That it is Marlon Brando that appears in these clips is therefore highly symptomatic from the viewpoint of excess. His method acting offers a gallery of eccentric mannerisms and excessive gestures, all ripe for cinephiliac appropriation. Originally, of course, Brando’s technique was developed in view of lending psychological depth to his characters, and hence meant to be deployed in the service of narrative. But as Kristin Thompson notes a propos excess, “stylistic elements may serve at once to contribute to the narrative and to distract our perception from it.” Once we are consumed by the excessive detail it parts way with the (objective) story and enters into another (more subjectively defined) story. This is why Thompson regards excess as counter-narrative.
Trying to describe the strange, twitching movements contained in these clips I find myself struggling to find words. This is not exactly the stuff of high drama, which is why it is quite hard to capture the exact appeal of the gif, or even offer an adequate description of it. Their reconfiguration of human embodiment by technical means places them in the Freudian category of the “uncanny”: they are both familiar and unfamiliar. The meaning they communicate is indeed “obtuse”, to use Barthes’ word. Barthes suggests that the obtuse third meaning cannot be described, that it resists meta-language. It is a “signifier without a signified” and, as such, can only be indicated by “pointing” to it rather that representing it in words. This is why, according to Barthes, the third meaning is where the specifically “filmic” resides. The third meaning accentuates what language is not: the part in a film which escapes the grasp of words and therefore asserts itself as a wholly different medium. This returns us to Agamben’s gesture. The gesture displays nothing more than its own potentiality, it has no meaningful content. The gesture displays nothing more than its own potentiality, it has no meaningful content. Gesture is about suspending and supporting, about “enduring” rather than accomplishing and carrying through. The gif asserts this supportive power of movement through its presentation of looping as a method of continuation.
Looping as enduring
Most gifs do not offer closure. As I have suggested above, their purpose is not to capture an event in its entirety, where beginning and end are clearly marked, and the loop is just a way to show the sequence all over again. The point is rather to make the looping structure enter into the perception of the content. The challenge of the gif is to isolate a moment from a film that is compatible with the technique’s looping structure. To this end, the most successful gifs make use of the repetitive or circular motions already present in the original source. It is no coincidence that animated gifs are frequently used for porn. The repetitiveness of the thrusting motions in porn makes the intervention of looping nearly indistinguishable from the original content. In these cases, the gif carves a slice out of a fleeting moment of movement and extends it to a hypothetical infinity that is already a logical possibility of the activity inherent in the original source. The satisfaction is that of isolating a moment of motion that appears self-sustaining, closed in on itself in a perfect loop. They can hereby be said to employ excess as a method of suspension and continuation. Through this logic we are presented with, for instance, Jeff Bridges as “the Dude” stirring his White Russian in The Big Lebowski (Joel Coen, 1998), or Charles Foster Kane’s resolute clapping in a scene from Citizen Kane (Orson Welles, 1941) extended, hypothetically, ad infinitum. The natural repetitiveness and circularity of these kinds of activities puts them in close proximity to the artificial manipulation of looping. What is striking about these extensions of movement is their excessively useless character. Their purpose is not to represent anything or carry some point across. It is simply to sustain a basic motion for as long as possible.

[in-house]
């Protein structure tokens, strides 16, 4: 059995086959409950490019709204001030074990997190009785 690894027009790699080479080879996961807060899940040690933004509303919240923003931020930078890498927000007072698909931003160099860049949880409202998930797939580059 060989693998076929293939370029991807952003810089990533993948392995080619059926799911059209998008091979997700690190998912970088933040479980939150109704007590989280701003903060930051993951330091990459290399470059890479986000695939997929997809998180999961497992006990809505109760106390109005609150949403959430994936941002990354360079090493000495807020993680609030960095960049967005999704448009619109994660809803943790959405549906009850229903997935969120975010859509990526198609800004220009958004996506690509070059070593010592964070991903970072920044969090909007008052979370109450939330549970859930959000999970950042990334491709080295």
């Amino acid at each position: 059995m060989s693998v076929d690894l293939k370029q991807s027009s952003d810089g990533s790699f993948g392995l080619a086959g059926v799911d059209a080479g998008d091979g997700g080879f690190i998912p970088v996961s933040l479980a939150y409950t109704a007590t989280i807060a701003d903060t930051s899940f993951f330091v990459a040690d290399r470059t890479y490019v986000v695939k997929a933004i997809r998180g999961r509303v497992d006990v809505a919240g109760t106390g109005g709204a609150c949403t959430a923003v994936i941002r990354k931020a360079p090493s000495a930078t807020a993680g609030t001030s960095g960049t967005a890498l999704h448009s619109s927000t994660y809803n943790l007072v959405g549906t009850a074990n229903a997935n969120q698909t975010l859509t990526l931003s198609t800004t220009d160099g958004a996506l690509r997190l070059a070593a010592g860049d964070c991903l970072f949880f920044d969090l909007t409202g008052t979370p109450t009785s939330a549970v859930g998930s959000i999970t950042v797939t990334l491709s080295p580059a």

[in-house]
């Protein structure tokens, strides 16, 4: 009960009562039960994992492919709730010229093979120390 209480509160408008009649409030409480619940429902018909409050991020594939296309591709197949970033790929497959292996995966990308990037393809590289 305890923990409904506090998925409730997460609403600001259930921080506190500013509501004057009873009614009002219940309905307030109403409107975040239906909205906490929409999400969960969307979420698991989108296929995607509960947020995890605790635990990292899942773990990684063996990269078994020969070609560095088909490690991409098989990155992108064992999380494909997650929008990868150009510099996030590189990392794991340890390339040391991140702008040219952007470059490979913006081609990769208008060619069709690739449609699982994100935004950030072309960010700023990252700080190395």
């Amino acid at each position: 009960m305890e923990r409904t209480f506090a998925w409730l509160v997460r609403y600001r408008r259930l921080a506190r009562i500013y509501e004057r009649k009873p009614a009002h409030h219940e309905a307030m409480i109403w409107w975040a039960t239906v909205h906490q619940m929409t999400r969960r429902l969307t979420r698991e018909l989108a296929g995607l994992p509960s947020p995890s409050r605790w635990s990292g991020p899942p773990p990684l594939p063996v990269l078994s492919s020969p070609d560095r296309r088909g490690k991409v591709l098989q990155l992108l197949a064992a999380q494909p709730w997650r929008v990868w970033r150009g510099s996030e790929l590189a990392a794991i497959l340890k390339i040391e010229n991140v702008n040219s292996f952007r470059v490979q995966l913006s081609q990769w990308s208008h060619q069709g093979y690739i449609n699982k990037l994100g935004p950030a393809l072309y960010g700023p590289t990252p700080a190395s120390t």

There are, of course, “punch-line” gifs that carry a more explicit purpose. In these cases, a movement is altered by the structure of the loop in order to suggest a repetitive action with a meaning that subverts the original content. It is popular, for instance, to loop a hip movement in order to give it a sexual connotation that it does not have in original form. But in both its extending and altering modes of movement the gif can be said to explore movement as nothing more or less than a sustaining force. The motions produced by these gifs are not inherent to the original sources. Nevertheless, we are able to read them as continuous activities. But the movement is neither a means to achieve goals beyond itself (it is not employed to carry out narrative goals), nor is it an end (to be quite literal about it, the looped gif does not come to an end: as is evidenced by the examples above, movement can here be extended to a hypothetical infinity). Agamben writes: “What characterizes gesture is that in it nothing is being produced or acted, but rather something is being endured and supported.”